Babetta is a display typeface that comes with some decorative typographical features. Alongside a set of arrows and flower icons, it also includes an alternative ›E‹, some special diacritic marks, a wavy ›S‹ and a series of ligatures. This typographical tool box provides a large and playful variety of options for headlines and logotypes.
The design of Babetta started with a concept for uppercase-only. The lower case alphabet was added later.
Babetta features 5 weights and a special ›Neon‹ version with layer weights.
The initial inspiration for Babetta was an illuminated vintage shop sign—that of a famous bookstore in Berlin called ›Karl-Marx-Buchhandlung‹ that dates back to the days of East Germany. During the course of the design process, this slightly shabby historical original was kissed by an Italian Art Deco beauty and has blossomed into a new typeface with its own special charm. The aim was not to preserve the original lettering, but to use it as a starting point for typographical exploration.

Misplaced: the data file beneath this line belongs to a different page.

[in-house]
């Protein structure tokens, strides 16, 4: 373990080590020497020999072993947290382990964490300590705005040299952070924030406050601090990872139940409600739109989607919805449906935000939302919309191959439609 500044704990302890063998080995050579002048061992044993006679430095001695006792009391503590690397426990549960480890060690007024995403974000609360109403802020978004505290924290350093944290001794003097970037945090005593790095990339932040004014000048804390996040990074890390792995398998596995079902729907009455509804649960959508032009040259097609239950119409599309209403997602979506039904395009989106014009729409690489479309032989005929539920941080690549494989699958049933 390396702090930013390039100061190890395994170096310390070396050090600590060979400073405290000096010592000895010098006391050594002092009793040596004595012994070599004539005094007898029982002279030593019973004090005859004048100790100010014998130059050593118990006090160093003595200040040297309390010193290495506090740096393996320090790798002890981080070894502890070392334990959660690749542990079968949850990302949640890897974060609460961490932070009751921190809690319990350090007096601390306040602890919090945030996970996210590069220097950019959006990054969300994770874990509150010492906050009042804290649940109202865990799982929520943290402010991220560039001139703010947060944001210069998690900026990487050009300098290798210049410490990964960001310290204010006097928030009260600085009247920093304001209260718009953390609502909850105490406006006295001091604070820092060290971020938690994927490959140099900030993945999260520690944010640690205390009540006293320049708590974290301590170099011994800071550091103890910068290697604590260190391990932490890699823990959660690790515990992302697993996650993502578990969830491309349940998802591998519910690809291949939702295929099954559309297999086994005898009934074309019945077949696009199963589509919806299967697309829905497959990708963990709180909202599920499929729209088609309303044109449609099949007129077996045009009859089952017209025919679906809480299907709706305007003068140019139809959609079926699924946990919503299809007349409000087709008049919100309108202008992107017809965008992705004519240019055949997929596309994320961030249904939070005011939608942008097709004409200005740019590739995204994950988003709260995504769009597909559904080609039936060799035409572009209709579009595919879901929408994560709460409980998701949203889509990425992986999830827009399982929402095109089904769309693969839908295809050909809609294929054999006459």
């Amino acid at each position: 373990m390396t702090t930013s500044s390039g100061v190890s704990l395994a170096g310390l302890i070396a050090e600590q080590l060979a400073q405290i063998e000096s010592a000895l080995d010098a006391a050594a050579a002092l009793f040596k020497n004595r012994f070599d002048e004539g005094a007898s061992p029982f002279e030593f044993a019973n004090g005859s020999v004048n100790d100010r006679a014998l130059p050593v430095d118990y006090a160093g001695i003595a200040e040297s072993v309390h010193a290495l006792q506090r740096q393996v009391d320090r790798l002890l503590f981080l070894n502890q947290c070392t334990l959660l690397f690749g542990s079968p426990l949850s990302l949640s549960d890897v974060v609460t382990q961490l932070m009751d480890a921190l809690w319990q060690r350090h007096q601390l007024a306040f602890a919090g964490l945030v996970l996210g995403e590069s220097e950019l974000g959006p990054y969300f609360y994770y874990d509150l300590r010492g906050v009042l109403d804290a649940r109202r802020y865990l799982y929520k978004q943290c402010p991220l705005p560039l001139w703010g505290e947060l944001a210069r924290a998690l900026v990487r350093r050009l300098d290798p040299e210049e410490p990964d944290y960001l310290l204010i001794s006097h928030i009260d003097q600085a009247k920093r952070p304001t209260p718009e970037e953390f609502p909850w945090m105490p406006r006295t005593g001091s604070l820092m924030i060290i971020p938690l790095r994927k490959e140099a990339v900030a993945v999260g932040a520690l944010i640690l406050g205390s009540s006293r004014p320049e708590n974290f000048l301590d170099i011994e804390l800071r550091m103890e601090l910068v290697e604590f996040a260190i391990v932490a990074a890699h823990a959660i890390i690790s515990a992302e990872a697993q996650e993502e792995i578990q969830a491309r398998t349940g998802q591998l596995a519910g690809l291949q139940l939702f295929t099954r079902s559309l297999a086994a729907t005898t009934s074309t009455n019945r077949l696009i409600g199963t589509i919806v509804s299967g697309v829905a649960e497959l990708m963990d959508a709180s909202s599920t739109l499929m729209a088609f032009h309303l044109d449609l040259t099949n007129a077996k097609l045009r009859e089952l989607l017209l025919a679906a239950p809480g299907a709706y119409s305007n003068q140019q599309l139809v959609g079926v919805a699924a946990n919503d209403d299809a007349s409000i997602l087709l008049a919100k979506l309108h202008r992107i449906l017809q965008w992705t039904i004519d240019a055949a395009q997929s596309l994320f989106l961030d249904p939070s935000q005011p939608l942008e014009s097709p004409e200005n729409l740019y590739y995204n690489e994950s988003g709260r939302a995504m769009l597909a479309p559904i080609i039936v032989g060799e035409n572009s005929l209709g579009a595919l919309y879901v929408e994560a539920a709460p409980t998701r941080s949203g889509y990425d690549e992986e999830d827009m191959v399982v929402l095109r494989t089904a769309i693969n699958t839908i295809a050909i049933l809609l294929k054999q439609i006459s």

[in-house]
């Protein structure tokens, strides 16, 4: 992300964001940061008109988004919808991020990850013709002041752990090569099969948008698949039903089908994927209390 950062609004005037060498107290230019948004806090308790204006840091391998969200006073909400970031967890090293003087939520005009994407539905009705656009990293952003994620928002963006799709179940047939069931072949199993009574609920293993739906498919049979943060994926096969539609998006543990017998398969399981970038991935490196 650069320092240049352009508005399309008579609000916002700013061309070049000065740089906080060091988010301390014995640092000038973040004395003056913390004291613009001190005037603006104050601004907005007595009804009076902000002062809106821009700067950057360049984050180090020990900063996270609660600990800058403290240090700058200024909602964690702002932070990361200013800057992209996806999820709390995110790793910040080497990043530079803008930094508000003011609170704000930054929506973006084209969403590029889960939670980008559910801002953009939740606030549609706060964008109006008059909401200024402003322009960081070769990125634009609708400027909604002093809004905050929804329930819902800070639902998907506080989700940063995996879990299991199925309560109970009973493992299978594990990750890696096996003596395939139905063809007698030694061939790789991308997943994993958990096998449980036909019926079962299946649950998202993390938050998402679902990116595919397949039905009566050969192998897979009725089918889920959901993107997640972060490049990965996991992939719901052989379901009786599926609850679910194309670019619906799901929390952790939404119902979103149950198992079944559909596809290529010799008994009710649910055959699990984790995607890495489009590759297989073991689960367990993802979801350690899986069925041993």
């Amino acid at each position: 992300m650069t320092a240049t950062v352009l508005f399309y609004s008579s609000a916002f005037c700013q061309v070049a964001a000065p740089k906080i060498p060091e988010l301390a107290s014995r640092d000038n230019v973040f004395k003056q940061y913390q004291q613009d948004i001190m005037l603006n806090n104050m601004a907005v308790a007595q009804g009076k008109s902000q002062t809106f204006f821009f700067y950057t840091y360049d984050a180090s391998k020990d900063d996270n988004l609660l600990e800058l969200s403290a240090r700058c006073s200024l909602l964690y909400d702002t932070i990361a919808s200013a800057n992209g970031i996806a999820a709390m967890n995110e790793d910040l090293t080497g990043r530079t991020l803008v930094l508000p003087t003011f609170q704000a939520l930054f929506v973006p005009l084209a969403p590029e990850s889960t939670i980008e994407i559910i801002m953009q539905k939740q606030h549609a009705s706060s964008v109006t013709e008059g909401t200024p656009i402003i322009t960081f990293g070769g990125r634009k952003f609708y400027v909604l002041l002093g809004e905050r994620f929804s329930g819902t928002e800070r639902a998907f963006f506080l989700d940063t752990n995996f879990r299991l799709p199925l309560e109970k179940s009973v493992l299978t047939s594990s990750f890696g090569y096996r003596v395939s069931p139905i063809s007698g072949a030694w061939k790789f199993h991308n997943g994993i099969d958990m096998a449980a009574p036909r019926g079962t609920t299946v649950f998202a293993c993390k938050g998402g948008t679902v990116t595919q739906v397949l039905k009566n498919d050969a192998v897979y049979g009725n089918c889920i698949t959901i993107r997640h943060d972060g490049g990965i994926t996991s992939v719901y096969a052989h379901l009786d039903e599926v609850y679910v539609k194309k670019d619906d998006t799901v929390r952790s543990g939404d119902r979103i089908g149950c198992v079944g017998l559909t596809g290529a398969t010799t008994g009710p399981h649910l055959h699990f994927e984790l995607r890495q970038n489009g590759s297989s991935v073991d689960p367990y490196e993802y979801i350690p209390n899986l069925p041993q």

For ›Neon‹ there are 3 styles with exactly the same metrics, so it is easily possible to apply different colors to the layers.
There is a round alternative version of ›E‹, accessible by the OpenType feature Stylistic set 01.
Babetta contains alternative versions for scandinavian diacritics and german umlauts. This feature is reachable by Stylistic set 03 in InDesign or the glyphs menu.
The fonts contain a bunch of decorative ligatures. These can be accessed by the Discretionary ligatures feature. Especially the 2-letter-S-, 3-letter-S- and 4-letter-double-S-combinations are unique. But there is a lot more to combine! The wavy ›S‹ is hidden in the Stylistic set 02 and there is also a version for ›SS‹.
Arrow feature: The fonts make it easy to create arrows with the keyboard. For an arrow to the right just type ->, arrow to the left is <-, arrow up is -^ and arrow down ^-. In the same manner it is easy to get a real copyright sign (C) or registered sign (R). This works with Discretionary ligatures feature, which must be switched on in the Adobe applications.
A set of flower icons in every font is accessible via the glyph palette in InDesign.
The fonts come with a large set of ligatures and supports a wide range of latin languages.